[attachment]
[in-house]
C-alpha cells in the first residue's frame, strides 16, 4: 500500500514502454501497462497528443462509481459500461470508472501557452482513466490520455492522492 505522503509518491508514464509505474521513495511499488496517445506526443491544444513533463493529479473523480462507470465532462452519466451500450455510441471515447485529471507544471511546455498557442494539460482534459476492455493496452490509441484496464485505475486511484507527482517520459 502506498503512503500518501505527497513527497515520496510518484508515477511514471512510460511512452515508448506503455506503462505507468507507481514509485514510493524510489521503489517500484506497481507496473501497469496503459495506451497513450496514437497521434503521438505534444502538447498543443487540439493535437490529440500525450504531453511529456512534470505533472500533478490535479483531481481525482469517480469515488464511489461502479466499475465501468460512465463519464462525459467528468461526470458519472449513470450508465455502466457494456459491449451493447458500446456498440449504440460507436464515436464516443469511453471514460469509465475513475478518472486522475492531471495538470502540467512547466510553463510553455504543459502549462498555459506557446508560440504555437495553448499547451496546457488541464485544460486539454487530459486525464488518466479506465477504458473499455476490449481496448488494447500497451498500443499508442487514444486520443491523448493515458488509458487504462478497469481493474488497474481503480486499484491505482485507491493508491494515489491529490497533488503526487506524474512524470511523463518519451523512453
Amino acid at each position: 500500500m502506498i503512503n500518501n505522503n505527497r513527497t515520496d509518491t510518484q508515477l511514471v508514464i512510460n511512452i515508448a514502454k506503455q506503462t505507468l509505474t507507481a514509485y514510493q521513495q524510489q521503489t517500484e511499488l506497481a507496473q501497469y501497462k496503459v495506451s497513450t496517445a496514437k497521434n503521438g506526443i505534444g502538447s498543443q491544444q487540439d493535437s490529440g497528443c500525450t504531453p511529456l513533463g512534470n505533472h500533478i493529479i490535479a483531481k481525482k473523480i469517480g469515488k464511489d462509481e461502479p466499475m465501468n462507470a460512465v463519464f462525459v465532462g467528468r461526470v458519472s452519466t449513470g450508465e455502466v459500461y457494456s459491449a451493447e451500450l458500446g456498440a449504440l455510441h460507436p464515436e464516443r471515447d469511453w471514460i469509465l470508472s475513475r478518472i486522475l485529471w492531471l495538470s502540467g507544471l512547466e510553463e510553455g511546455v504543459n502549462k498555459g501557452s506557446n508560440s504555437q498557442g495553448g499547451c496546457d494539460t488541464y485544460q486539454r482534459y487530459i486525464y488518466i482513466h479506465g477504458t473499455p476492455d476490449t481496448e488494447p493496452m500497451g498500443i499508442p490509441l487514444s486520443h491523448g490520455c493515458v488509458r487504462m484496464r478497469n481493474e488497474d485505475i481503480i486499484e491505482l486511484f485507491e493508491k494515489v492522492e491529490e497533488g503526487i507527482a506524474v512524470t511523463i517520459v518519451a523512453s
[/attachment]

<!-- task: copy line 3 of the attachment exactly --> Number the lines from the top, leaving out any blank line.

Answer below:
Amino acid at each position: 500500500m502506498i503512503n500518501n505522503n505527497r513527497t515520496d509518491t510518484q508515477l511514471v508514464i512510460n511512452i515508448a514502454k506503455q506503462t505507468l509505474t507507481a514509485y514510493q521513495q524510489q521503489t517500484e511499488l506497481a507496473q501497469y501497462k496503459v495506451s497513450t496517445a496514437k497521434n503521438g506526443i505534444g502538447s498543443q491544444q487540439d493535437s490529440g497528443c500525450t504531453p511529456l513533463g512534470n505533472h500533478i493529479i490535479a483531481k481525482k473523480i469517480g469515488k464511489d462509481e461502479p466499475m465501468n462507470a460512465v463519464f462525459v465532462g467528468r461526470v458519472s452519466t449513470g450508465e455502466v459500461y457494456s459491449a451493447e451500450l458500446g456498440a449504440l455510441h460507436p464515436e464516443r471515447d469511453w471514460i469509465l470508472s475513475r478518472i486522475l485529471w492531471l495538470s502540467g507544471l512547466e510553463e510553455g511546455v504543459n502549462k498555459g501557452s506557446n508560440s504555437q498557442g495553448g499547451c496546457d494539460t488541464y485544460q486539454r482534459y487530459i486525464y488518466i482513466h479506465g477504458t473499455p476492455d476490449t481496448e488494447p493496452m500497451g498500443i499508442p490509441l487514444s486520443h491523448g490520455c493515458v488509458r487504462m484496464r478497469n481493474e488497474d485505475i481503480i486499484e491505482l486511484f485507491e493508491k494515489v492522492e491529490e497533488g503526487i507527482a506524474v512524470t511523463i517520459v518519451a523512453s